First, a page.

Carnitta was sitting on the floor. There was a curtain going down the middle of the floor with the boys on the other side. Each side had all the varsity and reserve teams, usually with the reserve players sitting and waiting.
"It was one of those things where I could sit around and complain about how bad things are and be part of the problem, or I could get involved and try to do something," Gregory said.
So he became a "girls" coach and started the Lady Legit AAU basketball team in 1992 as a way to give some girls more chances to play. Though Gregory had coached some YMCA basketball, it was mostly to keep the boys on his PAL football team around and active during the offseason.
In one of Lady Legit's first games, the team played the defending state champions and future Purdue star Katie Douglas and lost something like 79-19.
Gregory, and all of his girls, learned quickly, and Lady Legit broke through with their first state title in 1994. Now they've won more than 10, though Gregory can't say for sure how many. He's probably the most successful coach in Fort Wayne you've never heard of.
What he cares about are the dozens of girls he has seen earn college scholarships.
"Through his involvement in Lady Legit, he has given numerous young ladies at many schools the opportunity to participate and improve their skills to the point where many have received college scholarships to continue their education while playing basketball," Bishop Dwenger coach Dave Scudder said. "Many of these ladies would not have had this opportunity without Art's help."
Some of those players include Candy Crawford, Liza Clemons, Amy Waugh, Vamenia Reese, Lacia Gorman, Kia Jones and a few boys, too. Gregory always promoted academics, even hosting SAT classes to help his players prepare.
"As good of a coach as he is, he is an even better person," said Waugh, now the head coach at Xavier University. "He gets to know everyone and relates well and understands what makes each kid tick.
"He is an incredible man and one that I am happy is still in my life. He pushed me at a young age to be the player I was and has continued to support me as I moved into the coaching ranks. I could never say a bad word about Coach G and respect everything he's done for me and the youth of Fort Wayne."
Former Snider coach Ryan Gould, who resigned last year to become the tennis coach at Trine University, said he never used Gregory's first name during seven years sitting on the same bench. It was always Coach Gregory.
"Coach Gregory expects the best from all of the girls he coaches and he provides a great example through his work ethic," Gould said. "He is famous for telling the girls 'not every day is going to be a great day' and not to allow that to be an excuse for giving a poor effort. Coach Gregory has provided the example of being someone who refuses to be outworked or underprepared."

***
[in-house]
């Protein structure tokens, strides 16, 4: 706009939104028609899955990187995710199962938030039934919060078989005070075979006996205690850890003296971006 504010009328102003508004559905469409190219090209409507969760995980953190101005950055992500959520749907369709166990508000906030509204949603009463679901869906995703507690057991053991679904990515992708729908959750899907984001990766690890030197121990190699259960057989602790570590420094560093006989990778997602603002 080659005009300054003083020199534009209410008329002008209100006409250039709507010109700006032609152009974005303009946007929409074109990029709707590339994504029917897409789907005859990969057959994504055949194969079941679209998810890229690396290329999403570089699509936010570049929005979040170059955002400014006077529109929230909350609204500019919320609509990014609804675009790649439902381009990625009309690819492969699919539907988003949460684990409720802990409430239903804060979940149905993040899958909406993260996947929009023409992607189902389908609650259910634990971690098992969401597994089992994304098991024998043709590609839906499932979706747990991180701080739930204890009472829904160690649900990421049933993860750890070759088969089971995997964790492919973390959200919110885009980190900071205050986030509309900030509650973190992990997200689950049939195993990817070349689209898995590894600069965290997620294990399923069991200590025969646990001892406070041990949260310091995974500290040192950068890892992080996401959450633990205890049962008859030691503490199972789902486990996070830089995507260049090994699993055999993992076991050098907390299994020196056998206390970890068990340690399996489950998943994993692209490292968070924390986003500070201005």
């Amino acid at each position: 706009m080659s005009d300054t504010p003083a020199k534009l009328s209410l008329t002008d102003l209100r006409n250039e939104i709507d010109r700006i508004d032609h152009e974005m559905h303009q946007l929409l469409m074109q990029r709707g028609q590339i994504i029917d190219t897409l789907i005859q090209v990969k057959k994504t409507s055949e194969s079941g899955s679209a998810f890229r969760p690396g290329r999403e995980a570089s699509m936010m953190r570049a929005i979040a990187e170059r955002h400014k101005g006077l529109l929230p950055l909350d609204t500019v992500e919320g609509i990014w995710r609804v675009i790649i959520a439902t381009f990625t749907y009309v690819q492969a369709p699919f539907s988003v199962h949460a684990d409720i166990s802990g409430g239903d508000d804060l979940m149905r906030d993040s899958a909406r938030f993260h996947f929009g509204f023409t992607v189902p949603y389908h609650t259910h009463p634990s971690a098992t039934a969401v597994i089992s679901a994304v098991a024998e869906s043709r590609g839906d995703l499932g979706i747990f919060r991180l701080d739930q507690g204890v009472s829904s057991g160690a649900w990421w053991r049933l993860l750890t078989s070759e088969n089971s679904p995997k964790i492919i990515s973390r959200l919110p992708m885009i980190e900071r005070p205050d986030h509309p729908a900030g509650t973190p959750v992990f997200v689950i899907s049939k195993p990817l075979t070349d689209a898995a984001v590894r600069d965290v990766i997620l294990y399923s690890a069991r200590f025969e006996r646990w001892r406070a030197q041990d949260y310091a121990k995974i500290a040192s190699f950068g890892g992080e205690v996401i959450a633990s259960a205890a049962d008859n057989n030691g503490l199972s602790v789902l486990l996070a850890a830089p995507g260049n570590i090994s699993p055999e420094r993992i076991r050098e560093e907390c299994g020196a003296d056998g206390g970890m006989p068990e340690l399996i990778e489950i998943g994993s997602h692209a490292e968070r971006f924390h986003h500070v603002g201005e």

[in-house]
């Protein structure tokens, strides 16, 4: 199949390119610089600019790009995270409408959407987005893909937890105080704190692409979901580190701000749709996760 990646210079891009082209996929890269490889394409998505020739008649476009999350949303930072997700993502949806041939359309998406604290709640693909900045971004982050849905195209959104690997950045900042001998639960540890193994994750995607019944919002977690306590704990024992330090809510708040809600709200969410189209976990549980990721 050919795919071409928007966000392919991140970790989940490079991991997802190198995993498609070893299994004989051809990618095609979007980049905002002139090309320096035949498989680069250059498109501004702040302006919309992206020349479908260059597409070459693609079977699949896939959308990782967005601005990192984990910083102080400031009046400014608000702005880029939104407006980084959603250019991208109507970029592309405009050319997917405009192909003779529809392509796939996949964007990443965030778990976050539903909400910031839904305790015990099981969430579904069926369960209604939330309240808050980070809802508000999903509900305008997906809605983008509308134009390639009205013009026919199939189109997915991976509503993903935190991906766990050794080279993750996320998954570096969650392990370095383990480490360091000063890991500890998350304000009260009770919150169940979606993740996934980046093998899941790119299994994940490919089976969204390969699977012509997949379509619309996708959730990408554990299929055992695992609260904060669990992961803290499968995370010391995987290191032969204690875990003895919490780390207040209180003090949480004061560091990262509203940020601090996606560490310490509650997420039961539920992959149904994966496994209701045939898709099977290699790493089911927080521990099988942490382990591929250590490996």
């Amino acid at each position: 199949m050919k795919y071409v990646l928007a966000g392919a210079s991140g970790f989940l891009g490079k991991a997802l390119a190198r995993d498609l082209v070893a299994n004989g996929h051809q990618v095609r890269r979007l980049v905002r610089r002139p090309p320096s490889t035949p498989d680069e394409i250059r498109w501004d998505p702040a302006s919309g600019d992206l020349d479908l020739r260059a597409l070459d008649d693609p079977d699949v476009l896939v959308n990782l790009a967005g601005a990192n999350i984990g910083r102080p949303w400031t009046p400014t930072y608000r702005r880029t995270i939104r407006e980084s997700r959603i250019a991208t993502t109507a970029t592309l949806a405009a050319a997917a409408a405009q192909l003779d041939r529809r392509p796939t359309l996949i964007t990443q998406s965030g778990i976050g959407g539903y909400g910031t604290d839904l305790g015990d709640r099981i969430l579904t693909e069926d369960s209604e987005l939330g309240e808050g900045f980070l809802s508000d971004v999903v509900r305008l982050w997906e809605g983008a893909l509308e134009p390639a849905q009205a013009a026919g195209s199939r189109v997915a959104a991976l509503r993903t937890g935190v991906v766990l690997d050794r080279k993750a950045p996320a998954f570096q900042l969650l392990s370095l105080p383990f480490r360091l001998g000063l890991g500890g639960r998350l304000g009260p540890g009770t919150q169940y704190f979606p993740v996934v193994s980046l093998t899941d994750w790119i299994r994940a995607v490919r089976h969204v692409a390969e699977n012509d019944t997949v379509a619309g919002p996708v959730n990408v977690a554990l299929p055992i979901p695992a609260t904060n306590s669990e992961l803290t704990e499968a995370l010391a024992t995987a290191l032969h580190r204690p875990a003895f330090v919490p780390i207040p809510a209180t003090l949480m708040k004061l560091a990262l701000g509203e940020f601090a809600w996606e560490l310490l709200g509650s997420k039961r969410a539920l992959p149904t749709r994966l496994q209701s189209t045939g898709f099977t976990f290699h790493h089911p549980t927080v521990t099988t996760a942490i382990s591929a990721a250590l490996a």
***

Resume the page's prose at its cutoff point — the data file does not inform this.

Now Gregory, 61, is not perfect, as anyone who has sat beside him at a game knows. He's not a yeller, but he moves around the bench as if he's actually on the floor, sometimes even boxing out his fellow assistants.
"I'm the one who wills the team to win," he says with a smile.
Yeah, but it's with arms swinging, legs kicking and sometimes a few stomps. He's even broken a finger slamming his hand down on a bench. Because he's an assistant coach, he's not allowed to get up from the bench, but the Panthers make sure there are open seats on either side of him.
At various times during his career, when he was with Lady Legit, Gregory even unknowingly wandered down to the opposing team's bench, sat back down on other coaches and even broken the nose of one poor assistant with an arm swing.
"It's just me trying to adjust to everything they are doing," Gregory said. "The funny thing is they can all do my mannerisms on the bench."
He may be the most-imitated coach around, too.
The really funny thing is that Gregory is the coach who handles most of the scouting reports. He believes better preparation means you don't have to do much coaching during the game. He spends both ways of his 35-mile commute to work in Paulding, Ohio, thinking, preparing and analyzing basketball.
So why can't he sit still? No one knows. They just know to stay out of the way.
Soon that will change because Gregory is retiring at the end of the season. He gave up control of Lady Legit a few years ago to Juan Gorman and has been an assistant with Snider's girls for the past seven years.
"Retiring" is kind of a misnomer because he's always been a volunteer coach. Still, Chenitta expects their budget to improve next year.
By the time Lady Legit was going full strength, there were four teams involved, and not every kid could afford everything. Somehow the money was provided, countless meals were paid for and kids were picked up and dropped off before and after practices. He drove on the road trips, kids were taken on college visits and some needed highlight videos were made.
"From my wife, basketball's been the other woman," Gregory said. "Some guys do golf, some guys go bowling, some guys go to the bar, but I do basketball. It's what takes me away from home. With her, it's been a sore spot over the years because of the time commitment and the financial commitment."
Asked how much money he's received from being a basketball coach, Gregory quickly says, "Zero."
And it's been worth every penny.